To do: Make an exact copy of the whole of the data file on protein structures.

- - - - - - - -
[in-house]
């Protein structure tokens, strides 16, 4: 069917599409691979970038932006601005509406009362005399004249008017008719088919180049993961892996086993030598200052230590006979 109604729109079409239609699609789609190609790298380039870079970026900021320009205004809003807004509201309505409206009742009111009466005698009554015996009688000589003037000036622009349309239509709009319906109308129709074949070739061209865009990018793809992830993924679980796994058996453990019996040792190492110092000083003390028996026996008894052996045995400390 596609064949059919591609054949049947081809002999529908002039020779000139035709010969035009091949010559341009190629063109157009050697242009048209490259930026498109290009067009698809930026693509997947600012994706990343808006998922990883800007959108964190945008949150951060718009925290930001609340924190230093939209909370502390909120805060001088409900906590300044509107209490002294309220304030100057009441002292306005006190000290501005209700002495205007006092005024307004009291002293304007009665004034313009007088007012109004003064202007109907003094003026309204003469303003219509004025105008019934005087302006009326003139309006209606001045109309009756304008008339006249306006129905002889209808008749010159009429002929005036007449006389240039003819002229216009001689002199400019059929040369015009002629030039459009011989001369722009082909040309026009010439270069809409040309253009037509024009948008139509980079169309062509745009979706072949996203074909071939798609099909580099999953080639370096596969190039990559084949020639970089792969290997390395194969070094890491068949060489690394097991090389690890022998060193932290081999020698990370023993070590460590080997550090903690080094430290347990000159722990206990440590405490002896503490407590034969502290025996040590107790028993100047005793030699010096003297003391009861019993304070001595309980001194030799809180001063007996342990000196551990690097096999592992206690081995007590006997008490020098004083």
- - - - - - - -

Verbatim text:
[in-house]
């Protein structure tokens, strides 16, 4: 069917599409691979970038932006601005509406009362005399004249008017008719088919180049993961892996086993030598200052230590006979 109604729109079409239609699609789609190609790298380039870079970026900021320009205004809003807004509201309505409206009742009111009466005698009554015996009688000589003037000036622009349309239509709009319906109308129709074949070739061209865009990018793809992830993924679980796994058996453990019996040792190492110092000083003390028996026996008894052996045995400390 596609064949059919591609054949049947081809002999529908002039020779000139035709010969035009091949010559341009190629063109157009050697242009048209490259930026498109290009067009698809930026693509997947600012994706990343808006998922990883800007959108964190945008949150951060718009925290930001609340924190230093939209909370502390909120805060001088409900906590300044509107209490002294309220304030100057009441002292306005006190000290501005209700002495205007006092005024307004009291002293304007009665004034313009007088007012109004003064202007109907003094003026309204003469303003219509004025105008019934005087302006009326003139309006209606001045109309009756304008008339006249306006129905002889209808008749010159009429002929005036007449006389240039003819002229216009001689002199400019059929040369015009002629030039459009011989001369722009082909040309026009010439270069809409040309253009037509024009948008139509980079169309062509745009979706072949996203074909071939798609099909580099999953080639370096596969190039990559084949020639970089792969290997390395194969070094890491068949060489690394097991090389690890022998060193932290081999020698990370023993070590460590080997550090903690080094430290347990000159722990206990440590405490002896503490407590034969502290025996040590107790028993100047005793030699010096003297003391009861019993304070001595309980001194030799809180001063007996342990000196551990690097096999592992206690081995007590006997008490020098004083």